Dexmedetomidine For Sedation During Carotid Endarterectomy Under Regional Anaesthesia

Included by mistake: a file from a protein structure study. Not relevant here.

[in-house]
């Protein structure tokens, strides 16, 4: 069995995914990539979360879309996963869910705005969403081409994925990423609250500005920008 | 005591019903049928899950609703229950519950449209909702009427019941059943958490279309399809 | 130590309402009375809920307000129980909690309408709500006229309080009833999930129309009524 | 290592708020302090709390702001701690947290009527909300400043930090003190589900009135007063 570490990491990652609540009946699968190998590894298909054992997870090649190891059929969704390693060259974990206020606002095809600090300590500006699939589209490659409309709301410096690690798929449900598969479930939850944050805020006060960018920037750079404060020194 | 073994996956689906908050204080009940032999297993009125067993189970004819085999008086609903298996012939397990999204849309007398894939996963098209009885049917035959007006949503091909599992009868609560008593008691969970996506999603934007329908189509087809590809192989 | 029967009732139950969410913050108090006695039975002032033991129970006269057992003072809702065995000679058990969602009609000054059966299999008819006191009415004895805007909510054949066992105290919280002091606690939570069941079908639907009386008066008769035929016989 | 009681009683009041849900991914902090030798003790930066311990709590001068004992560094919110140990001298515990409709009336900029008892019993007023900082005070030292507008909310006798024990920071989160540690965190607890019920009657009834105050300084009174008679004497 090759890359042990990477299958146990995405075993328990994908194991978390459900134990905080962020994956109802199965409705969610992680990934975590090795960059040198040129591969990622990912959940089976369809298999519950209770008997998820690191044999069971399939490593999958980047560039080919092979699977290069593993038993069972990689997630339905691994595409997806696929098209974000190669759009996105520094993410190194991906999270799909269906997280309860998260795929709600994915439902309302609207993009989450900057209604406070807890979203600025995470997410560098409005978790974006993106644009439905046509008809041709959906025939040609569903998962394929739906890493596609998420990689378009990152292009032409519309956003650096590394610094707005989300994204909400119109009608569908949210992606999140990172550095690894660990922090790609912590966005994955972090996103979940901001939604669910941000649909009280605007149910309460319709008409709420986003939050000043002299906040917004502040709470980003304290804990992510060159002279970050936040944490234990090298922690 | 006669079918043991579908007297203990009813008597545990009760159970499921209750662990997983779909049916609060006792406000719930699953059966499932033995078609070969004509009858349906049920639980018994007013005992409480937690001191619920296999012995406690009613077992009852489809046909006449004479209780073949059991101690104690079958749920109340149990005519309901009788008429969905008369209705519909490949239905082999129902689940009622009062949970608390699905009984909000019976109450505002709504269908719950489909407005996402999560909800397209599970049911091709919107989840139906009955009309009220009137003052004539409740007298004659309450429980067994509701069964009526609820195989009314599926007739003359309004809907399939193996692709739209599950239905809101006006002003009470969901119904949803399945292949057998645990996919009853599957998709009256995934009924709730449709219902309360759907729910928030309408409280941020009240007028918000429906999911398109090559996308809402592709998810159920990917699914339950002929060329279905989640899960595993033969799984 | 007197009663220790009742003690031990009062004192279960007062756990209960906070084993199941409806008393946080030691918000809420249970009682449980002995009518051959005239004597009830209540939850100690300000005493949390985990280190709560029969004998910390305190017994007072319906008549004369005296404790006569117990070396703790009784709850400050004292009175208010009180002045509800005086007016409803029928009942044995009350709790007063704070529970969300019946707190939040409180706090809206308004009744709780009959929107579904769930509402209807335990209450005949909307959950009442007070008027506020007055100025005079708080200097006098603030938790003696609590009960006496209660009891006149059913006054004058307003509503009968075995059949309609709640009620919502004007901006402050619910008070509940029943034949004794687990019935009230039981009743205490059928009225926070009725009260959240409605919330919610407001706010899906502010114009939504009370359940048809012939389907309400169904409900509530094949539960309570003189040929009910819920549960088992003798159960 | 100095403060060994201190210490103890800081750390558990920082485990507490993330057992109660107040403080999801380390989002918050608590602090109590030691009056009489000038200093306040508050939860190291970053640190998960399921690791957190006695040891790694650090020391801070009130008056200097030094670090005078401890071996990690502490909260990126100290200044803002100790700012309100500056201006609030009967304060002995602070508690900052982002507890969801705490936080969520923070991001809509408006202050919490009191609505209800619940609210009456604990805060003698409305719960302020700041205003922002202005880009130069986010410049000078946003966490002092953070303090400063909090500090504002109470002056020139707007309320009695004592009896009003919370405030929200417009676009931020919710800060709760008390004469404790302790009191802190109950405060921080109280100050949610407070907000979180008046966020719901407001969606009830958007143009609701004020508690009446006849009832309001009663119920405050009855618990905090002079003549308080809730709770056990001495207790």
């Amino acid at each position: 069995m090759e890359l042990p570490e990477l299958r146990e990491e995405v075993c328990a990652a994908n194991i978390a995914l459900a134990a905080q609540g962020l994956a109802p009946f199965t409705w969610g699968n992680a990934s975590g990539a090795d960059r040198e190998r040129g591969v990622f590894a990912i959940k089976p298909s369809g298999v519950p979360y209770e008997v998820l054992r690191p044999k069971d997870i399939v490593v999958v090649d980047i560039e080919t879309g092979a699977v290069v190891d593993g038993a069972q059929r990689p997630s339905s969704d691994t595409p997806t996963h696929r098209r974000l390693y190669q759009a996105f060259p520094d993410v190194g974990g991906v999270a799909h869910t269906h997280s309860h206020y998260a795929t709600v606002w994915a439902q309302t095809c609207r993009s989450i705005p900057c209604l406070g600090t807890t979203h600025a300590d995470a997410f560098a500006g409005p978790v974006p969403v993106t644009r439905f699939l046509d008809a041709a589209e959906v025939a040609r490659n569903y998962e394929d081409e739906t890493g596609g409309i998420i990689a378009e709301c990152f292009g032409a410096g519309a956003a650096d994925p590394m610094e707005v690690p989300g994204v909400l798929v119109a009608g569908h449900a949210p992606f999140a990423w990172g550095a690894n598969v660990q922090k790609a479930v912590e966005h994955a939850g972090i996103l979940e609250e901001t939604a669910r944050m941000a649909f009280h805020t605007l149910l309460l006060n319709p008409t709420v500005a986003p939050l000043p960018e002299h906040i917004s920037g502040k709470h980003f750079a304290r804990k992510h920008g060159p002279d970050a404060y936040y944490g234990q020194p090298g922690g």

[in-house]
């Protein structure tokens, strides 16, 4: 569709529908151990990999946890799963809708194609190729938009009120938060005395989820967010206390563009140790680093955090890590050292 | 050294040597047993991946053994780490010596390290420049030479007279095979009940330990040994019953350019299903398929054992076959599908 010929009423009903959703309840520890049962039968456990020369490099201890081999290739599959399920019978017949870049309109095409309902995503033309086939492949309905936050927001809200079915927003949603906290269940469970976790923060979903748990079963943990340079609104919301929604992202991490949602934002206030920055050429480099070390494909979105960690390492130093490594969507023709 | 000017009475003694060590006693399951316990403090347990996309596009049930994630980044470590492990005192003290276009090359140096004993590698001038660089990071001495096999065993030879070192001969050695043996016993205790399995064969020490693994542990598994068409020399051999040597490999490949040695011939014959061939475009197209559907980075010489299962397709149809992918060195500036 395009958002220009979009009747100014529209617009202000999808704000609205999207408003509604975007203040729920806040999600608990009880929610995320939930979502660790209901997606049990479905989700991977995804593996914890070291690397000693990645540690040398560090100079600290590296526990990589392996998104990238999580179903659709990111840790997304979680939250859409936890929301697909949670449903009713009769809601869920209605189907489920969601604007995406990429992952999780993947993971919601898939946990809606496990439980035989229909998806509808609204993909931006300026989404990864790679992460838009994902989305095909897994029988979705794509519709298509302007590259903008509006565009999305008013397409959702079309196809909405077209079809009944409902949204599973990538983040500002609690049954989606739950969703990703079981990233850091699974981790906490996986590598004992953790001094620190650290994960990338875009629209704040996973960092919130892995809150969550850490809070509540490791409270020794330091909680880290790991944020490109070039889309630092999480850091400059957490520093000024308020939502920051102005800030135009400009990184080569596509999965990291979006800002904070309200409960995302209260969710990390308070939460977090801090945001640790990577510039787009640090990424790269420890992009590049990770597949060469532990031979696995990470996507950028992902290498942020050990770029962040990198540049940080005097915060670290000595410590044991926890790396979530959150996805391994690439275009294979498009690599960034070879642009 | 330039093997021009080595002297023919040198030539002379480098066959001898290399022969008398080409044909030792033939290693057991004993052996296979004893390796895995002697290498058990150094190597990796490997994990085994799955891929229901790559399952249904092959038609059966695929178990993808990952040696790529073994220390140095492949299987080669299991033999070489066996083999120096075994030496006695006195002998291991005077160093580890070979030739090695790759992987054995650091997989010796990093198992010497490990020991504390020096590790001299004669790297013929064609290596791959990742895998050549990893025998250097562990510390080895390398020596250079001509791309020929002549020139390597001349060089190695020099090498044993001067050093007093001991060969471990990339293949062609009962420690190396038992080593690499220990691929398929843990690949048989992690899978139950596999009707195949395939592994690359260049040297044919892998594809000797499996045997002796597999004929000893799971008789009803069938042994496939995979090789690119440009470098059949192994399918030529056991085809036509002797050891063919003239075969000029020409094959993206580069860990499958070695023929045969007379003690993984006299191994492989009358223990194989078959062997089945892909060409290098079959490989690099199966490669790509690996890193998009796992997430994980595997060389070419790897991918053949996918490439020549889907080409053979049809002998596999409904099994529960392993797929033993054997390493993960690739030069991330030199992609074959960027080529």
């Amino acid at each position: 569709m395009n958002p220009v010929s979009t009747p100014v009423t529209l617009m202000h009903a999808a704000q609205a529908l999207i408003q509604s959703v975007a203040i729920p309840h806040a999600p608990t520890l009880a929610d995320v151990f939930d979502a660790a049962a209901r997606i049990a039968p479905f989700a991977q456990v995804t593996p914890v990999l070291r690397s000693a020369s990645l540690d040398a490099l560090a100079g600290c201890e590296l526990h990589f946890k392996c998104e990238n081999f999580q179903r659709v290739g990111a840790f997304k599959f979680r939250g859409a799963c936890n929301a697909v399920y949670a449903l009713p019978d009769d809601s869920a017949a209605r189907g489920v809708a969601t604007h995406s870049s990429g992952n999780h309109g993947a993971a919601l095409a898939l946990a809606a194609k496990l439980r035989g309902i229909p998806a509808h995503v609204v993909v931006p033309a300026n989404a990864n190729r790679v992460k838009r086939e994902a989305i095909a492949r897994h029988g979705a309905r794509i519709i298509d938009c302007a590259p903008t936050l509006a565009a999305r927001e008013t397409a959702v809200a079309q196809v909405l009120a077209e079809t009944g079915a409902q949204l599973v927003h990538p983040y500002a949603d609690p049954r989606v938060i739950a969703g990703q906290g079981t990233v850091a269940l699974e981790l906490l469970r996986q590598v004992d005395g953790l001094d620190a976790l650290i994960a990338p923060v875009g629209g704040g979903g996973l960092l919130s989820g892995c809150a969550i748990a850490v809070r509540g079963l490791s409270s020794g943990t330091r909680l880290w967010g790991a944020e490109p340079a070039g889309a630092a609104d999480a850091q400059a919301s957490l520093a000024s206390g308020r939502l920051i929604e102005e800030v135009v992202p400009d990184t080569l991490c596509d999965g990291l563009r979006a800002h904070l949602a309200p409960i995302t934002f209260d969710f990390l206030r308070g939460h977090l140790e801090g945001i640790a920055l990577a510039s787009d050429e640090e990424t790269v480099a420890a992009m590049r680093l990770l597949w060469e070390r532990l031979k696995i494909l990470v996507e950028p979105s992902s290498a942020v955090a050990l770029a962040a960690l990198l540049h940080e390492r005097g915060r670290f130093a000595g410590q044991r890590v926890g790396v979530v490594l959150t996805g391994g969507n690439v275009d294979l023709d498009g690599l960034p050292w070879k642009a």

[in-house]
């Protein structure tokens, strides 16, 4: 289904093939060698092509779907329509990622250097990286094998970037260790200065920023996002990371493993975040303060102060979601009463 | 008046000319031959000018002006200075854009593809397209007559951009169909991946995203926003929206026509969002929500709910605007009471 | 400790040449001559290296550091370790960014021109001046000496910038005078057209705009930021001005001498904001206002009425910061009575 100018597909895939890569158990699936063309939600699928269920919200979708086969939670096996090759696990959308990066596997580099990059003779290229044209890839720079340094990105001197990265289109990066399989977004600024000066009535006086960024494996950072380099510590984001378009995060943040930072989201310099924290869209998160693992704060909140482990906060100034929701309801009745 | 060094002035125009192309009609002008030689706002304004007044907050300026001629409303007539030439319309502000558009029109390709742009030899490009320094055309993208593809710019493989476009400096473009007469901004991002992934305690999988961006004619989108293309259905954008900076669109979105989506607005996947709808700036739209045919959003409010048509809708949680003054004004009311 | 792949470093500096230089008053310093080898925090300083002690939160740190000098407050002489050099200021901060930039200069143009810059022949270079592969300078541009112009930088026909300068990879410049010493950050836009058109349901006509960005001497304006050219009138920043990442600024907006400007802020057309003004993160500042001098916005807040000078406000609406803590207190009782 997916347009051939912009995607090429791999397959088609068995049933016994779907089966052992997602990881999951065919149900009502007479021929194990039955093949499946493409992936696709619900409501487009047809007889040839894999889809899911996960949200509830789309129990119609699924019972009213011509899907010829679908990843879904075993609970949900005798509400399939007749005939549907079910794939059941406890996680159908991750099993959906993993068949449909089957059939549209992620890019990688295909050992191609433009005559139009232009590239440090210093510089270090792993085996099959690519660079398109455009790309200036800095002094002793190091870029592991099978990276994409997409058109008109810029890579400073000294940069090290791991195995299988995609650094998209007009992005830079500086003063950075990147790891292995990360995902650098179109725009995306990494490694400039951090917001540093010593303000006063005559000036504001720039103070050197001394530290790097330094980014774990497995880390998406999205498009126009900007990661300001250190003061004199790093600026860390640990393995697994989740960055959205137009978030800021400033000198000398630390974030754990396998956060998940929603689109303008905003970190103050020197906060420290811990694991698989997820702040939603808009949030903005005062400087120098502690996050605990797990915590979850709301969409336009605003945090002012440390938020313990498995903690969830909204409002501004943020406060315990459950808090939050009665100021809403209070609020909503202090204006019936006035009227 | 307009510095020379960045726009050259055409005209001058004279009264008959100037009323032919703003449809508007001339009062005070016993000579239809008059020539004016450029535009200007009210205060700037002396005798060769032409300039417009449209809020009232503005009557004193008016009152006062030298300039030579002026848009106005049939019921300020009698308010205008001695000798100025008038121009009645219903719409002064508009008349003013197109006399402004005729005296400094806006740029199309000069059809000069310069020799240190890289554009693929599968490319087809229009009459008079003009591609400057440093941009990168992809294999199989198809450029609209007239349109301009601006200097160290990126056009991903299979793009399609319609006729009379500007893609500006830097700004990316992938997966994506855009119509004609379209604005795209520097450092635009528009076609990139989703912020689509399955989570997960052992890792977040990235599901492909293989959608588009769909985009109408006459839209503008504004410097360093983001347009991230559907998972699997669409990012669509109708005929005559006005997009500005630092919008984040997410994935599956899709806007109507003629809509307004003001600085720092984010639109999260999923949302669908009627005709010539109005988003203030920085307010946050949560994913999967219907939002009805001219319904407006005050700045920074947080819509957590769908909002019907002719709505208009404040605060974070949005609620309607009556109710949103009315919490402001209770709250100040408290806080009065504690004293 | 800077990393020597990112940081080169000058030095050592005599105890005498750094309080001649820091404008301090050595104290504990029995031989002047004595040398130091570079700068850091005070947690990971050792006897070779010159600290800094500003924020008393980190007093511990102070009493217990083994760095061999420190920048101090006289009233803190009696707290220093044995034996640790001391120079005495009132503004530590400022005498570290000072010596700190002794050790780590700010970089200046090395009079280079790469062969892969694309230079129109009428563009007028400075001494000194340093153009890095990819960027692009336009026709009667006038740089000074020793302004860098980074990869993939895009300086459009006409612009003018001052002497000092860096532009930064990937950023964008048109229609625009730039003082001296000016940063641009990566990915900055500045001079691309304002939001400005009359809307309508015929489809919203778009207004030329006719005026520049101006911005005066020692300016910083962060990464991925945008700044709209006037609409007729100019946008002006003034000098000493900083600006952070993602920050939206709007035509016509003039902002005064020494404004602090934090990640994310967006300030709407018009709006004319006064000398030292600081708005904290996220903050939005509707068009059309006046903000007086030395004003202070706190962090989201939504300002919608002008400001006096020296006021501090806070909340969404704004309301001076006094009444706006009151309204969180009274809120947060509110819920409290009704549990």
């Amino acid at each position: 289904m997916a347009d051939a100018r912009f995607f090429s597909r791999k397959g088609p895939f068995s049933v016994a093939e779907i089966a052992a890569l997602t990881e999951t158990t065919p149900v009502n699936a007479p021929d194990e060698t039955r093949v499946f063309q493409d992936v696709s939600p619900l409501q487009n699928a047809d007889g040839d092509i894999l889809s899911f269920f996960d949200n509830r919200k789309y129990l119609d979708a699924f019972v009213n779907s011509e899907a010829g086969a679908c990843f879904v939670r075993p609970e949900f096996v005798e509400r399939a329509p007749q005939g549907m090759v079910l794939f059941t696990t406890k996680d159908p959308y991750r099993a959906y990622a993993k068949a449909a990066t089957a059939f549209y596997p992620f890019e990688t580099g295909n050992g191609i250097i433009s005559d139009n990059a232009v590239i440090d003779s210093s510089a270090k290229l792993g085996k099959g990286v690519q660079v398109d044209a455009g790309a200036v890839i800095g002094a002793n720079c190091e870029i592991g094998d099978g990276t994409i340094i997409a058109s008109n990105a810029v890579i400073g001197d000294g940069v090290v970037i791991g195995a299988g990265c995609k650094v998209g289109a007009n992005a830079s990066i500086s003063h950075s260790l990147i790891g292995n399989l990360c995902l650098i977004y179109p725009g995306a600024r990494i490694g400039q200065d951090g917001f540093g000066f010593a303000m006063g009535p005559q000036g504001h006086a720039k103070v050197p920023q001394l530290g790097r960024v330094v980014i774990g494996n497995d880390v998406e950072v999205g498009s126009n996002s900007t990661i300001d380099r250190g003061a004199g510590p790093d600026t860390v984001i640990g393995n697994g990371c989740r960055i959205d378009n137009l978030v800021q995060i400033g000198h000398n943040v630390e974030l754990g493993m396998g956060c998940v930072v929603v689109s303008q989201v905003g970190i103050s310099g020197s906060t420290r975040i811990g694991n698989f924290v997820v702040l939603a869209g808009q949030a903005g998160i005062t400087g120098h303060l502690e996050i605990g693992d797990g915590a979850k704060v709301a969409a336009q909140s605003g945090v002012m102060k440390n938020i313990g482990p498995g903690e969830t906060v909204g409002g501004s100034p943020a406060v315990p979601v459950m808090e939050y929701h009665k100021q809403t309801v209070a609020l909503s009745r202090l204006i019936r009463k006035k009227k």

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There arc a number of reasons thai there is growing interest in the umc of alpha 2-adrcnoeeptor agonists as sedatives. One is the availability of a drug with a shorter half-life (dexmedetomidinc). Secondly, in addition to sedation, there arc oilier favorable effects of alpha 2-adrenoceplor agonists, e.g., analgesia and maintained cardiorespiratory function. Finally, antagonists to the effects of alpha 2-adrenoceptor agonists have been described that make quick reversal of sedation an option. A randomized study was designed to compare dexmedetomidine as a primary sedative agent with a commonly used drug in patients undergoing awake carotid endarterectomy (CEA). Forty patients (ASA class 1I-IV) undergoing elective carotid endarterectomy were included in the study. Patients were randomized into two groups (Group Dex and Group P), to receive either dexmedetomidine or propofol. Patient in Group Dex , received a bolus of 1 pg/kg dexmedetomidine over ten minutes. After the bolus, the infusion was set at 0.2-0.7 pg /kg /hr. Patient in Group P received propofol I mg/kg/h . Sedation level was assessed using Observer's Assessment of Alertness-Sedation [OAA/S] scale. The primary outcomes were defined as the number of patients with an OAA/S score of 4 intraoperatively and an OAA/S score of 5 postoperatively. Cardiorespiratory parameters were compared, as well as pain score and additional analgesia, intra- and postoperative side effects, and complications. Chi-square tests were used to analyze the primary endpoints. All secondary parameters were analyzed using the Wilcoxon rank sum test. P< 0.05 considered significant. There were no differences in respiratory end points between treatment groups in the intraoperative period. Patients receiving dexmedetomidine had significantly lower heart rates compared with the propofol group (P < 0.05). Arterial pressures in the two groups were similar at baseline and over the study period. Five patients in the dexmedetomidine group (25%) (P< 0.001) had an OAA/S score of 4 at all six time points assessed intraoperatively, while no patient in the control group had a score of 4 at all the time points considered. Ten patients (50%) (P<0.01) in the dexmedetomidine group had a score of 4 at three or more time points compared with four patients (20%) in the control group, five patients in the control group (25%) and one patient in the dexmedetomidine group (5%) (P< 0.05) did not achieve a score of 4 at any of the six critical intraoperative time points. More patients in the propofol group required treatment with Nitroglycerin 1-5 mg/h (45% vs 12%, P < 0.01) for control of hypertension. Postoperatively .there were no differences in arterial pressures between the groups for this period and no rebound phenomena were seen. The patients sedation for their surgical procedure was equally satisfactory between treatment groups. During recovery, patients who had received dexmedetomidine during the surgery had significantly smaller needs for rescue analgesia by 50% (P< 0.01) compared with the Propofol-Treated group. In conclusion the present study show that the use of dexmedetomidine in patients undergoing carotid endarterectomies under superficial cervical plexus block resulted in fewer fluctuations from the desired sedation level. Patients receiving dexmedetomidine required less andhypertensive therapy compared with patients receiving propofol.